12 17 to apply.
07 Oct 2016 Jeremy Howard & Rachel Thomas
Jeremy is the past president of Kaggle, founder of Enlitic, FastMail.FM, and Optimal Decisions Group, and is on the faculty at Singularity University. See fast.ai’s About page for a brief bio.
About six months ago, I resigned from my position as CEO of Enlitic, the company that I founded to bring medical diagnostics and treatment planning into the data driven world. I created Enlitic because there are 4 billion people in the world without access to modern medical diagnostics, and it will take about 300 years to train enough doctors to fill this gap – but with deep learning, we can make doctors 10 times more productive, and therefore bring modern medicine to these people within 5 to 10 years. This is only possible thanks to the power of deep learning and neural networks, a technology which I have been using for over 20 years, but which just in the last couple of years has reached a point where it can help solve many previously unsolved problems. I discussed the implications of this a couple of years ago in my TED.com talk, back when I was first launching Enlitic. And indeed, many of the predictions I made then, have since come to pass. Deep learning is now becoming embedded in products such as Apple’s Siri, Google photos, and self-driving cars.
(Some people are even claiming that deep learning is “overhyped”. This is as ridiculous a claim as somebody in the early 90s claiming that the Internet was overhyped. Deep learning is clearly going to be even more widely used and far-reaching and transformative than the Internet.)
But for all the successes, I discovered during my two years at Enlitic that deep learning has a very long way to go before it can help most people. Creating a deep learning model is, ironically, a highly manual process. Training a model takes a long time, and even for the top practitioners, it is a hit or miss affair where you don’t know whether it will work until the end. No mature tools exist to ensure models train successfully, or to ensure that the original set up is done appropriately for the data.
Therefore, Dr. Rachel Thomas (a math PhD with past experience as a quant, Uber data scientist, full-stack developer, and educator) and I decided to create fast.ai, a research lab dedicated to doing everything necessary to allow deep learning to meet its enormous potential. We believe that this requires allowing domain experts to be able to leverage the technology themselves, rather than leaving it in the hands of a small and exclusive group of mathematicians. Only domain experts: fully understand and appreciate what are the most important problems in their field; have access to the data necessary to solve those problems; and understand the opportunities and constraints to implementing data driven solutions.
Consider this chart shared by Jeff Dean, leader of Google Brain:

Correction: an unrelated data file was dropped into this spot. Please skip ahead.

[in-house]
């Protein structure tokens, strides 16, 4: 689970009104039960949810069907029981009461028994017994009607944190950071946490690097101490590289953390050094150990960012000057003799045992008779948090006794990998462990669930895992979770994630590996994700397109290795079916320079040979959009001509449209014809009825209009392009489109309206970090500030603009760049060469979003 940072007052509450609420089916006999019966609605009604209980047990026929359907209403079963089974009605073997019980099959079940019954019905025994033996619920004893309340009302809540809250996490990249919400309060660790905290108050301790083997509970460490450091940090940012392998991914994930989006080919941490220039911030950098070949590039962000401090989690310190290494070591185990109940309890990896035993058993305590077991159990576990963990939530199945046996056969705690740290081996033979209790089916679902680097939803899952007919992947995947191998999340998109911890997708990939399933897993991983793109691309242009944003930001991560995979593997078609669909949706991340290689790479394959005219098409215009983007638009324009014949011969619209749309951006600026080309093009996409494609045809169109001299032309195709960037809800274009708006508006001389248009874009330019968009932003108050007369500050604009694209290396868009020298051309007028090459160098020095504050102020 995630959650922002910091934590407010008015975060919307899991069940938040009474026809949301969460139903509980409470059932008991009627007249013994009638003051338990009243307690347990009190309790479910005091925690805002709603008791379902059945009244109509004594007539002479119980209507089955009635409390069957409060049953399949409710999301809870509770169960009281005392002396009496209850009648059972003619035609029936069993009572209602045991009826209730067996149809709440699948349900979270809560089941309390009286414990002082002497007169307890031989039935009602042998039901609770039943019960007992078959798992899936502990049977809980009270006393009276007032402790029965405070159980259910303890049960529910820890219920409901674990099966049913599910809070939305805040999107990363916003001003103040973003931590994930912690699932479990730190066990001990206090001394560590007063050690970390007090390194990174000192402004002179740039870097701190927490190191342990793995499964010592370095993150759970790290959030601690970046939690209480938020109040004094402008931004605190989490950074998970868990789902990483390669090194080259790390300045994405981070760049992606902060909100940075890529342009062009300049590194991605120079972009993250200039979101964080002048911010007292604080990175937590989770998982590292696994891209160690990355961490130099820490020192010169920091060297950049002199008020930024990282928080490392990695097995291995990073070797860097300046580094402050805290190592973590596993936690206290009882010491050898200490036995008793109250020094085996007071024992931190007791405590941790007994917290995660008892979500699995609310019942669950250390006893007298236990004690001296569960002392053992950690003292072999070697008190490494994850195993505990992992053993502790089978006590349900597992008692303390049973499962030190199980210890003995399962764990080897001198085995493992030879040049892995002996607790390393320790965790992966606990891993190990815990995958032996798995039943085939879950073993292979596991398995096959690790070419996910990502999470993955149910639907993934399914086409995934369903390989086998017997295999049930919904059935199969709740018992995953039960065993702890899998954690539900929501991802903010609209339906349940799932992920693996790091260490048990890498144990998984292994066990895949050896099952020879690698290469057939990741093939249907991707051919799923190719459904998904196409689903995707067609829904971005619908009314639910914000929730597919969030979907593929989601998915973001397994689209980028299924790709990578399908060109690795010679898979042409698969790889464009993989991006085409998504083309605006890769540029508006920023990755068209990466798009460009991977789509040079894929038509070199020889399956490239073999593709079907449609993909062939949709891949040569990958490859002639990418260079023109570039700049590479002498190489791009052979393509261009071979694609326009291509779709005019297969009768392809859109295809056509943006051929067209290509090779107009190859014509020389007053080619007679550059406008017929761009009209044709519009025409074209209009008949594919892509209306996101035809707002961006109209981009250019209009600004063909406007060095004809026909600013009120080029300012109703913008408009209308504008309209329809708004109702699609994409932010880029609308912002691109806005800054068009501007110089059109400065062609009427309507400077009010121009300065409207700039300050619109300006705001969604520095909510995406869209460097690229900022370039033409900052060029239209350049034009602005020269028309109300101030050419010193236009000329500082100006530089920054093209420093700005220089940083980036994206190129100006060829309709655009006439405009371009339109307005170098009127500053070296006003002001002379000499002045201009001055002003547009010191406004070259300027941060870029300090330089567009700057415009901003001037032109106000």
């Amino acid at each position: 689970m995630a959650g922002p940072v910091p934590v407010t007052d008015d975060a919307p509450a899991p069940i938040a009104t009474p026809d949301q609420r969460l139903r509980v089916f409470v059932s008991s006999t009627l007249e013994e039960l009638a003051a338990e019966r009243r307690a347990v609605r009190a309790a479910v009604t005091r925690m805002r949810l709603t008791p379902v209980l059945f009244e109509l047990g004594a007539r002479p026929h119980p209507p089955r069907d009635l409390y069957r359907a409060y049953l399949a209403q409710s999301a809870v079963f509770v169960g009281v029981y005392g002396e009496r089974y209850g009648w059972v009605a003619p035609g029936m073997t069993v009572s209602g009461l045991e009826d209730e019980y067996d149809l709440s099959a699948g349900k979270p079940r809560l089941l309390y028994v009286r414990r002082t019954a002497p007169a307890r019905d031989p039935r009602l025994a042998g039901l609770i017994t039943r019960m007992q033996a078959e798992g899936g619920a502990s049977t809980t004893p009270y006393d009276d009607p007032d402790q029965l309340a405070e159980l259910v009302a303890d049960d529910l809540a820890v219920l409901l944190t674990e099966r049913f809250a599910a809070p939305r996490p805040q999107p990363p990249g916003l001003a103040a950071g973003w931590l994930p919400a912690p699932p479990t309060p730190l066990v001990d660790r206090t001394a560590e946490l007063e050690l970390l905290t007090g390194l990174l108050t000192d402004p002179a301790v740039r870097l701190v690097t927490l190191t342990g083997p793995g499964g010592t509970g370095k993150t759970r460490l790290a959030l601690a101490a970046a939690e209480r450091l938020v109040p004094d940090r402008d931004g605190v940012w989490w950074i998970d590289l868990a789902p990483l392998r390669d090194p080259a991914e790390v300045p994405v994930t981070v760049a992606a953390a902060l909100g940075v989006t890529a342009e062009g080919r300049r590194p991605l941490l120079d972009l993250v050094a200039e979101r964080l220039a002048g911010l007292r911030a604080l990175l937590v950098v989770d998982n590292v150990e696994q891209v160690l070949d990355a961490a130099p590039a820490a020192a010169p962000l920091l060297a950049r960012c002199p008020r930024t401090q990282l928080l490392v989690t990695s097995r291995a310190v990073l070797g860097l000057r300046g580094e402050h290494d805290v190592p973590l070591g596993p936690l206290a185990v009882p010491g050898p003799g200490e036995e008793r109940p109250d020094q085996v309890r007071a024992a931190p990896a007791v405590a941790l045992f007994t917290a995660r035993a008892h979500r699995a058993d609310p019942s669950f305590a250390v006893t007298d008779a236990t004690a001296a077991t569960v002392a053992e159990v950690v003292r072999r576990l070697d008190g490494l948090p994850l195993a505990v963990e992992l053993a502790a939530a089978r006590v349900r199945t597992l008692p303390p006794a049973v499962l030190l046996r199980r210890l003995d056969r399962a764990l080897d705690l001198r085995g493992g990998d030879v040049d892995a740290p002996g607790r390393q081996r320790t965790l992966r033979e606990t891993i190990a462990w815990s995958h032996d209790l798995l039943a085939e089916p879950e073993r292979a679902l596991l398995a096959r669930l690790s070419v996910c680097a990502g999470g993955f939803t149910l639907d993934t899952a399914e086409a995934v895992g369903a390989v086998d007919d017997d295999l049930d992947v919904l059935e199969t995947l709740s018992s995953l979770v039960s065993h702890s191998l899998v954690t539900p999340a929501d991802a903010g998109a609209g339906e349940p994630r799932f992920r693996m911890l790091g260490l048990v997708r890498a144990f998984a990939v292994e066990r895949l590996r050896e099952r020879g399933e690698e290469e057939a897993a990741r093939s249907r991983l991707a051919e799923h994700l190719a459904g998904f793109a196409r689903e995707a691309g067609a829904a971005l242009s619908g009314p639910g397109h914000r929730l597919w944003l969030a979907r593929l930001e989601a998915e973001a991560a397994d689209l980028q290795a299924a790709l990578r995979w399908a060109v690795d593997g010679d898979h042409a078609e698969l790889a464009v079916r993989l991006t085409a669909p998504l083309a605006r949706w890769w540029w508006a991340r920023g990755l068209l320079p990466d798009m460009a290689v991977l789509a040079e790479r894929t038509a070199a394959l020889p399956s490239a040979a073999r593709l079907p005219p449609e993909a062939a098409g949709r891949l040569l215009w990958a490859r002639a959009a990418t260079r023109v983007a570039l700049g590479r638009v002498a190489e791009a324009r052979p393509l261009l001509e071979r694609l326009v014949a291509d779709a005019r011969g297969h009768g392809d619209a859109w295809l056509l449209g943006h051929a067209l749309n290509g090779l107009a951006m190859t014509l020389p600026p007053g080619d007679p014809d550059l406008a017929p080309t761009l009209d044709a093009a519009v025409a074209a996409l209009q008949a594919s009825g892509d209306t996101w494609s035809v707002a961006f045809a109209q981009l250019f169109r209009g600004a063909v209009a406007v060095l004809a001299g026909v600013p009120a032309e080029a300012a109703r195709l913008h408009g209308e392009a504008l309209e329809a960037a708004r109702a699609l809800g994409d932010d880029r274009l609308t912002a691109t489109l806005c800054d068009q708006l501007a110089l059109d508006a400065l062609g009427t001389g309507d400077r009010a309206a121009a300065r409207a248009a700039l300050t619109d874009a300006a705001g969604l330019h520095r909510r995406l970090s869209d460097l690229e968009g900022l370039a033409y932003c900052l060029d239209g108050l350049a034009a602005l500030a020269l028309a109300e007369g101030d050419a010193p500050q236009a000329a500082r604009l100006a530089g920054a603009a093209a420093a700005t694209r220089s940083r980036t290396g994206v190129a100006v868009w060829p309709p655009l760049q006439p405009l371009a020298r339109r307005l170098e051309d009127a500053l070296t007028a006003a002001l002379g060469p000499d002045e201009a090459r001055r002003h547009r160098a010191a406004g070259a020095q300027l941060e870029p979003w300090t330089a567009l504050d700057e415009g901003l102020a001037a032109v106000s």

At the start of 2012, deep learning was not being used at Google outside of Google Brain research. Since then, it’s use has grown exponentially, and it was being used in aprox 1,200 different projects by late 2015. Now imagine the impact deep learning can have as it spreads beyond the Bay Area tech elite, and we see this exponential growth in every organization around the world. The impact will be greatest in the two-thirds world, where resources are most constrained. For instance: there are only 14 pediatric radiologists for the entire continent of Africa (and half of those are in a single country, South Africa); many African countries have none! What if medical technology could read x-rays? Tens of millions of children would have access to medical image diagnostics for the first time. And the value of this technology to automate identifying tuberculosis, a disease that receives little research attention in the west but is the leading cause of death from infectious disease worldwide, killing almost 4,000 people daily, could be even higher. In India, Indonesia, and China, there are over 3 billion people, most of whom live in areas with similarly poor access to medical image diagnostics.
During my eight years in management consulting I worked with hundreds of domain experts across dozens of fields and industries. I saw people who were highly creative in figuring out how to solve their problems, given the tools that they were familiar with. Nowadays we receive requests for help nearly every day, from people who want to use deep learning by solving everything from helping treat mental illness, to increasing agricultural yields in the developing world, identifying and treating plant disease, and developing adaptive educational materials. The best way we can help these people is by giving them the tools and knowledge to solve their own problems, using their own expertise and experience.
We believe that the steps necessary to meet our goal of democratising deep learning are as follows:
- fix the shortage of data scientists with deep learning expertise
- create highly automated tools for training deep learning models
- build software to provide deep insight into the training of, and results from, deep learning models
- develop a range of “role model” applications, in areas where deep learning is currently being poorly utilized.
So we’re starting at the start! In our next post, we’ll talk about how we’re trying to deal with step 1 - fixing the shortage of data scientists with deep learning expertise.
If you can’t wait, check out the official USF Data Institute description of our upcoming deep learning course on Monday evenings and send your resume to firstname.lastname@example.org to apply.